As I read through The Desert Sun’s account of Arthur Lyons’ life and career, as well as the reader comments attached to it, I learned several things I didn’t know before about this author. For instance, how he served for four years on the Palm Springs City Council. How he was given a star on the Palm Springs Walk of Stars last May. And that he was married--and a grandfather, to boot. When I talked with Lyons 28 years ago, he was definitely a bachelor enjoying the blessings of serial female companionship. I was reminded of his books, not only the 11 Asch novels (beginning with The Dead Are Discreet and concluding with 1994’s False Pretenses), but also his non-fiction works about Satanism and film noir. Kimura’s brief obituary recalls that during the time he was still writing the Asch adventures, he took time out to pen a couple of non-Asch novels (Unnatural Causes and Physical Evidence) with former Los Angeles County chief medical examiner-coroner Thomas Noguchi. And one of his Asch books, Castles Burning (1979)--which I chose last year, for a special Rap Sheet feature, as the “most unjustly overlooked, criminally forgotten, or underappreciated” crime novel in memory--was made into a 1986 TV movie called Slow Burn, starring Eric Roberts as Asch. I don’t think I have ever seen Slow Burn, but Lyons seemed high on it in a note he wrote me in the early ’80s:
Unfortunately, despite Schumacher’s involvement, Slow Burn didn’t spark any enthusiasm with the networks. You can still buy it on videotape, however.
After hearing this morning about Lyons’ demise, I dug out my file on him, filled with newspaper reviews of his books, a pencil-marked transcription of our long-ago interview, and a profile of him and his work that I wrote but apparently never published. There were also a couple of black-and-white studio shots of him from the early 1980s. Back then, I imagined Lyons becoming a star of the genre, right along with Robert B. Parker, Stuart M. Kaminsky, Stephen Greenleaf, and Tony Hillerman. Yet he disappeared from the world of crime fiction during the early Clinton era, turning his attention instead to film.
Over the last two years, though, I’ve been reminded of Arthur Lyons on a number of occasions. The first time was in the fall of 2006, when we polled Rap Sheet readers to find out which long-missing crime novelist they would most like to see turning out new books again. While Lyons’ wasn’t the name most often mentioned (that honor went instead to Jonathan Valin), he ranked high among the runners-up. His name was highlighted most recently for me when author Mark Coggins wrote a series of posts for this page about the short-lived, 1980s resurrection of Black Mask magazine. The first issue of The New Black Mask featured a short story, “Trouble in Paradise,” by Lyons. In it, Coggins explained, “Lyons’ Los Angeles gumshoe, Jacob Asch, investigates the scuba-diving death of the son of a wealthy commodities brokerage firm owner. Although he had eight novels to his credit at the time it was written, ‘Trouble’ was the first Asch short story Lyons had written.”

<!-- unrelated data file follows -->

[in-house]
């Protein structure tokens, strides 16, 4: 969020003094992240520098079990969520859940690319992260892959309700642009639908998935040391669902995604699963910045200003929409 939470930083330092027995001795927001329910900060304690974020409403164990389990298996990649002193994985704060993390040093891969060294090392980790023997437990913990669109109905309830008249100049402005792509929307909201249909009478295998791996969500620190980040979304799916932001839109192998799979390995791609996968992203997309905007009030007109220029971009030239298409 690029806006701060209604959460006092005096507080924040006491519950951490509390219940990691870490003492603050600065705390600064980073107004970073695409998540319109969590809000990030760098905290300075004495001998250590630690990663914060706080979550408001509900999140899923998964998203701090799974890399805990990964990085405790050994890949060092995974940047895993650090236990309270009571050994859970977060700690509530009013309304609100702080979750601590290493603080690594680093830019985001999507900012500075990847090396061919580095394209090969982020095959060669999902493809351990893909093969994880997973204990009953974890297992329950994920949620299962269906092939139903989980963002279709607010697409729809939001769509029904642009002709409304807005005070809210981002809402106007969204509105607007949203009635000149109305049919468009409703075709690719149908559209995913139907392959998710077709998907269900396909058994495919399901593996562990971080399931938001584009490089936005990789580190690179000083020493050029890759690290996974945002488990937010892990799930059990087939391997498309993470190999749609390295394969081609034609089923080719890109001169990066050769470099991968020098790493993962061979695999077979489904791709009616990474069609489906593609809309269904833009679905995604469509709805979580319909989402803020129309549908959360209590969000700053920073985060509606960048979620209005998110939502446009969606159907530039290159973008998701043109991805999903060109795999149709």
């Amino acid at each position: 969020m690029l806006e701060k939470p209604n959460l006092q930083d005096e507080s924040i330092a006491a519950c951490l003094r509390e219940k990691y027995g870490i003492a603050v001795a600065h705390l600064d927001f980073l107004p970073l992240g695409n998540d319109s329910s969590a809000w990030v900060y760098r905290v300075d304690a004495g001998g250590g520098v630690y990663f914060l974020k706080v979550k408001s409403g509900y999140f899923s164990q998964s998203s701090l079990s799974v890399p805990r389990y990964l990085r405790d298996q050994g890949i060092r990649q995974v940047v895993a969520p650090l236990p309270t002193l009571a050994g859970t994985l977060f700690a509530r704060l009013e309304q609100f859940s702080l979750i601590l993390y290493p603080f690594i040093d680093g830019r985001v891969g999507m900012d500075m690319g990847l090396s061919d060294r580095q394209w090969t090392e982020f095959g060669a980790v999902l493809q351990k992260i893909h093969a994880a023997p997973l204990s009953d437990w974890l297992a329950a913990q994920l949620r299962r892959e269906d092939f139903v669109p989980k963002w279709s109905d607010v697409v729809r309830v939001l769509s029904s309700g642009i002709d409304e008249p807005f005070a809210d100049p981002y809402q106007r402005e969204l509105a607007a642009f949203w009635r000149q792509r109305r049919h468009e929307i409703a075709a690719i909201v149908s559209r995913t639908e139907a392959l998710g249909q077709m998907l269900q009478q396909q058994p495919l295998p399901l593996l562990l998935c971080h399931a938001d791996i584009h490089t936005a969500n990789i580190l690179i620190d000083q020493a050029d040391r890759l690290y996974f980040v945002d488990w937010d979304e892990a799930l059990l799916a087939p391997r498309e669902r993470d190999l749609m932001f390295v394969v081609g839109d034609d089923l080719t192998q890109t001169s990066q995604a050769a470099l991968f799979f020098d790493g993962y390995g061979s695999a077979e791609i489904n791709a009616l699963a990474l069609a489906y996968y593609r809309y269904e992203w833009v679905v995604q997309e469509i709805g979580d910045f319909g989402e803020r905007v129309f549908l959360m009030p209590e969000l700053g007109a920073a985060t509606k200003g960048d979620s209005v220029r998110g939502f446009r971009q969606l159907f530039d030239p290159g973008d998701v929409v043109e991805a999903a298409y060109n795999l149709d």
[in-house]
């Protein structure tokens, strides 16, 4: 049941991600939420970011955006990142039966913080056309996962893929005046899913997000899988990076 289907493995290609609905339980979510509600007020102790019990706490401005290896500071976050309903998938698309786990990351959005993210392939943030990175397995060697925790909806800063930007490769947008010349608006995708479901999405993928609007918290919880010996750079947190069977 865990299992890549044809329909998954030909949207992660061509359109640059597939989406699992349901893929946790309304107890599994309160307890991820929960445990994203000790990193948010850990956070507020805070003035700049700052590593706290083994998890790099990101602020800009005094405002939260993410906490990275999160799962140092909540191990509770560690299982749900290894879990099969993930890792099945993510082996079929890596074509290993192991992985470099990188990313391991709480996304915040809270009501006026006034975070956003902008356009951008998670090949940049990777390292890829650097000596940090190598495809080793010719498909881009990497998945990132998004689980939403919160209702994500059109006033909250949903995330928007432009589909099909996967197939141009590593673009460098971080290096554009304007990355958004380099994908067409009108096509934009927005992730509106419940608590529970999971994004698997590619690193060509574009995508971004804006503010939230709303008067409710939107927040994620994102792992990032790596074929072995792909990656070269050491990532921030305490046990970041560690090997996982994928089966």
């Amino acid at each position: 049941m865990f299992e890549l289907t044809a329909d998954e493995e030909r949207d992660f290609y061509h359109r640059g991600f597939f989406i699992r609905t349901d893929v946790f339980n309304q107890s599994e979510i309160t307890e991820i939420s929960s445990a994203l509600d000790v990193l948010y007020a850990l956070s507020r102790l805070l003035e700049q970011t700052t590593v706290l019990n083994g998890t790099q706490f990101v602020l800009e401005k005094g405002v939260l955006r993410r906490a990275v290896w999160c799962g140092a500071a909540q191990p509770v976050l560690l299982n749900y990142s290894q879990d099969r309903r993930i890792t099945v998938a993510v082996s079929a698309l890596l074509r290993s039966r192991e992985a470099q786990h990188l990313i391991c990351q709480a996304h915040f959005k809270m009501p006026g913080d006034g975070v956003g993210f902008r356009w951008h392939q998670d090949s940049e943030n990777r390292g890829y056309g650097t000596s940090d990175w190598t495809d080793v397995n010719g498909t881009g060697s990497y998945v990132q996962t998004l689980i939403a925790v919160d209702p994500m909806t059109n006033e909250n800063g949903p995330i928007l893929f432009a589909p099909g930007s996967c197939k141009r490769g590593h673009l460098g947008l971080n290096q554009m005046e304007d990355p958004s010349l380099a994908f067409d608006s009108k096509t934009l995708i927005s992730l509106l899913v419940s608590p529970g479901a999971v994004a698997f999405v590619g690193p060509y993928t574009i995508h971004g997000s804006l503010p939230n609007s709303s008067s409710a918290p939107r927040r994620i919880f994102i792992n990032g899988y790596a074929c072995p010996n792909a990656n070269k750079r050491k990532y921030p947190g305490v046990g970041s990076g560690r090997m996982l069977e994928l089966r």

During the course of my editing Coggins’ series, he and I talked about the possibility of my finding Lyons again and talking him into a new interview, 28 years after my original one. With Coggins’ help, I found an e-mail address for the author, and shot off an invitation, hoping he would remember me from Willamette Week. His reply was quick and encouraging. He said that “I am still writing, but I am writing a new character.” And though he insisted, “I hate computers and e-mails,” he gave me a telephone number at which I could call him sometime. “I would be more then happy to answer all of your questions,” Lyons wrote in conclusion. I immediately dashed an e-mail note back, saying I would be contacting him as soon as I was finished with or at least nearing the end of my San Francisco book.
I was still looking forward to doing that interview when I read of Arthur Lyons’ passing.
Detective fiction has lost a once-important contributor. Palm Springs has lost a favorite son. Film noir has lost a champion. I regret now not having jumped on the chance to interview Arthur Lyons again. And there’s nothing I can do to change that.
Talk about feeling ineffectual ...
J. Kingston Pierce
EDITOR'S NOTE: The Palms Spring Festival of Film Noir is now known as The Arthur Lyons Film Noir Festival.
The Dead Are Discreet (1974; Jacob Asch) ... Buy this book
"Trouble in Paradise" (1985, The New Black Mask # 1; Jacob Asch)
The Second Coming: Satanism in America (1970)...Buy this book
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The crime fiction editor of January Magazine, the guiding force behind its blog offshoot, The Rap Sheet, and a proud resident of Seattle, Washington, J. Kingston Pierce is also the author of several non-fiction books, including America's Historic Trails with Tom Bodett (KQED Books, 1997) and San Francisco, You're History! (Sasquatch Books, 1995). He's currently completing work on a collection of essays about Seattle's eccentric past.